Five Best Thursday Columns

Gail Collins on the season for viral political ad campaigns, Sadhbh Walshe on the crackdown on America's nuns, Jill Lawrence on why Obama won't protect gay workers, Rebecca Traister on Monica Lewinsky as a starting point for talking about Hillary's presidential run, Adam Minter on China jailing its nudists.

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Gail Collins at The New York Times on the season for viral political ad campaigns. “Alas, poor J.D. Winteregg. We knew him ... um, actually not very well at all. Winteregg ran as a Tea Party challenger to the House speaker, John Boehner, in this week’s Ohio primaries. He only got about 22 percent of the vote. So he’s gone, politically speaking. But not forgotten, thanks to his video charging Boehner with 'electile dysfunction.' It went viral,” Collins writes. “Evidence suggests this year could produce a banner crop. In Minnesota, there’s a candidate in the Republican Senate primary whose son tells about the time he had stitches from a hockey injury and Dad cut them out with scissors because he was too cheap to pay a doctor. This is about — yes! — Obamacare. For some reason, right-wing candidates are best at getting their videos to go viral.”

Sadhbh Walshe at the Guardian on the crackdown on America’s nuns. “In the earliest days of his tenure, Pope Francis became one of the world's most admired religious figures – due in large part to his vocal support and actions on behalf of social justice. So, to many Catholics, there is more than a little disappointment that he is turning a blind eye to the Vatican's ongoing crackdown on America's nuns,” Walshe writes. “Whatever this week's censure of nuns says about the pope's dedication to his stated mission, one thing is more clear than ever: if the church continues to pressure an already-dwindling population of nuns to abandon its social justice work, Pope Francis may undermine his own agenda, just as much as some power players at the Vatican hope to undermine the nuns on and off the bus."

Jill Lawrence at Al Jazeera America on why Obama won’t protect gay workers. “President Barack Obama is following through on his promise to make 2014 a 'year of action' even if he has to bypass Congress and do it all by himself. But there’s a glaring gap so far in his unilateral efforts: job protection for gay people, who can still be fired at will in 29 states. With the military setting an example and same-sex marriage winning acceptance at a rapid pace, it’s amazing that being straight can still be a prerequisite for employment,” Lawrence writes. “The gay job discrimination issue was conspicuously missing from a White House conference call last week on what Obama has achieved with his go-it-alone strategy. In the meantime, we remain a country of patchwork protections, where prejudice can still rob a person of a livelihood.”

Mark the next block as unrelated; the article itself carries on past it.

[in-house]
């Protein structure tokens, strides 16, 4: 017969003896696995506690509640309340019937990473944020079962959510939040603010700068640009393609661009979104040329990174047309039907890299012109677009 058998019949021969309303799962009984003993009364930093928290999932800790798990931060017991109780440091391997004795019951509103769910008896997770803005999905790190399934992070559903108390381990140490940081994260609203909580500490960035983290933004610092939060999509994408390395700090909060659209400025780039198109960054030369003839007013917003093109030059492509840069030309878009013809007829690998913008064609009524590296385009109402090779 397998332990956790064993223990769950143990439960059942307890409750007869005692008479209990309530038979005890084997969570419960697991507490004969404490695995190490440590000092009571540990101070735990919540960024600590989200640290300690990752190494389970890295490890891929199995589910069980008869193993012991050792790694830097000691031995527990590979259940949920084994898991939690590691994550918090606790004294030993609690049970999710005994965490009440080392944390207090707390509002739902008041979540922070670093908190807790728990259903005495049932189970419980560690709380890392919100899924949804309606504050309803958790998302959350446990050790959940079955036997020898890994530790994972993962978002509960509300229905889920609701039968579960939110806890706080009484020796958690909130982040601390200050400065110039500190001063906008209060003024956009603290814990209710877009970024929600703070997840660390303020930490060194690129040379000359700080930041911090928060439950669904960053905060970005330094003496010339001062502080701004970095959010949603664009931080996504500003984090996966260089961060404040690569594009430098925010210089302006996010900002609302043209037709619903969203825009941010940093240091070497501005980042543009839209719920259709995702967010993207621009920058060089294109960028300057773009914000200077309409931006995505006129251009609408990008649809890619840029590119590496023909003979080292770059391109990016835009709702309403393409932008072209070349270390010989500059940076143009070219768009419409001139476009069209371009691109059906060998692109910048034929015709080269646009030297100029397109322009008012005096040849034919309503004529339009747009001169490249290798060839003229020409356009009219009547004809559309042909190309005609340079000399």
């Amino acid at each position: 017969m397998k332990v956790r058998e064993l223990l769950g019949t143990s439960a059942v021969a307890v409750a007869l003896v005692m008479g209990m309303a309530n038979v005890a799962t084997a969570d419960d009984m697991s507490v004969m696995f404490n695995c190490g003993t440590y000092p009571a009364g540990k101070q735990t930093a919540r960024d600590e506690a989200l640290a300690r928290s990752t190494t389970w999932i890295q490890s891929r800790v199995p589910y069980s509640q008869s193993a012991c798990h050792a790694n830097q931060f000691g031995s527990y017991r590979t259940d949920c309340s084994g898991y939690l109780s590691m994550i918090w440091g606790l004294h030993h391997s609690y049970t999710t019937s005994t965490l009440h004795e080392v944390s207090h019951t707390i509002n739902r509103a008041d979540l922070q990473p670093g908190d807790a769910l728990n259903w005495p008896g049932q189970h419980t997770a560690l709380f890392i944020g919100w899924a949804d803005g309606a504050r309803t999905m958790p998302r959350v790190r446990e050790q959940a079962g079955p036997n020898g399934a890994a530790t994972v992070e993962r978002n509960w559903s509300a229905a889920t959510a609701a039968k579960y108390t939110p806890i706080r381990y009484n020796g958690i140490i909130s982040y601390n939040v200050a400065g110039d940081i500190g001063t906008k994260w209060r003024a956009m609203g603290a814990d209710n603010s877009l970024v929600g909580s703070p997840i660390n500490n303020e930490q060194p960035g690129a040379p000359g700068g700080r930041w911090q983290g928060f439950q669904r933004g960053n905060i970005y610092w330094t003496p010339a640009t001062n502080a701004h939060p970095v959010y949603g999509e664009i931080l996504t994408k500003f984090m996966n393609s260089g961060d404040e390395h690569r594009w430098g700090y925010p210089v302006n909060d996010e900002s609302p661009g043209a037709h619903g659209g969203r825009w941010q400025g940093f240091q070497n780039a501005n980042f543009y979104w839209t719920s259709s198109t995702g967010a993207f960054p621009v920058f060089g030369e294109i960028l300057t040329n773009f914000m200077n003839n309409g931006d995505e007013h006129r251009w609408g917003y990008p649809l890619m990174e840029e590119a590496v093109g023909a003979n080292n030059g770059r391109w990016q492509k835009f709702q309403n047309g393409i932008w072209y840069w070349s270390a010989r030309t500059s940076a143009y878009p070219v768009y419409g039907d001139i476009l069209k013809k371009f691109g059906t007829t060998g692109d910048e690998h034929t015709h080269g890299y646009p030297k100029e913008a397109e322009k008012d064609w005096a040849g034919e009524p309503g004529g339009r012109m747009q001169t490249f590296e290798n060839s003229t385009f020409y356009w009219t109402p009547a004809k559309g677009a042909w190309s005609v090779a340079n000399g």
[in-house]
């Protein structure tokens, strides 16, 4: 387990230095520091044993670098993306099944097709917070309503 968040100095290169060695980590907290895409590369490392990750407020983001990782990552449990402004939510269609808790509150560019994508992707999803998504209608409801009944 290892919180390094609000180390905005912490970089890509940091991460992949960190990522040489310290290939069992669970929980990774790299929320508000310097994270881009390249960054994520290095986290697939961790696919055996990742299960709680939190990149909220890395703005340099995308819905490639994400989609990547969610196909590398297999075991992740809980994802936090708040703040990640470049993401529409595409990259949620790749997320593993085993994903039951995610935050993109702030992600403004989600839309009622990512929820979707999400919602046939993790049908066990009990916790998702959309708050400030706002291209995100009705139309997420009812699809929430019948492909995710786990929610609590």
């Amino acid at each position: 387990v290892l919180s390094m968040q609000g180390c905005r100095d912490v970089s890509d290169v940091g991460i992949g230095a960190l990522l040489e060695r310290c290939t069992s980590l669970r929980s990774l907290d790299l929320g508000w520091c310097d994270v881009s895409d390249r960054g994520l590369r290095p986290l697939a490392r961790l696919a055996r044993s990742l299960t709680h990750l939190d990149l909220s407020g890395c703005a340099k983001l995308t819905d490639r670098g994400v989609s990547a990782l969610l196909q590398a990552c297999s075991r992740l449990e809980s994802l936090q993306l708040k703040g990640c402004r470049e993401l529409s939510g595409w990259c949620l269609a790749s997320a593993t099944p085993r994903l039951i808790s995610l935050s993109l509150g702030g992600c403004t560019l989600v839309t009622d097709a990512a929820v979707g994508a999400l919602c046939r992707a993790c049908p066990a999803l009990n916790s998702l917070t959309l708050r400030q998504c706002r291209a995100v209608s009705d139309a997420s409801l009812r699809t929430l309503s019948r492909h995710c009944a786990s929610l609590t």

Rebecca Traister at the New Republic on Monica Lewinsky as a starting point for talking about Hillary’s presidential run. “It’s vastly preferable to have this conversation kicked off in earnest by Lewinsky, a person who has more right than anyone to offer her take on the events of two decades ago. Lewinsky’s piece, flawed but fascinating, is ostensibly framed around her desire to address a culture of public bullying which she feels has only gotten worse in the years since she was put in the online stocks by Matt Drudge,” Traister writes. "In the fervid investigation and coverage of it, both women got hammered—as slutty and frigid, overweight and ugly, dumb and monstrous. They each became cartoons of dismissible femininity. These two women weren’t at odds; they were in it together.”

Adam Minter at Bloomberg View on China jailing its nudists. “Not even armed police could keep middle-age nude sunbathers from Dadonghai Beach in Sanya, a tropical resort in south China, last weekend. They had reason to take care: Since February, those armed police in Sanya have enjoyed authority to detain nude sunbathers for up to 10 days. It’s a harsh punishment and — perhaps predictably — it has helped to transform those bathers into a recurring media phenomenon among a Chinese public always inclined to favor the underdog against a reflexively hard-line government,” Minter writes. “Such extreme measures may please local law enforcement and tourists with a more conservative notion of sightseeing, but online they’ve inspired little more than contempt as an overreaction.”

This article is from the archive of our partner The Wire.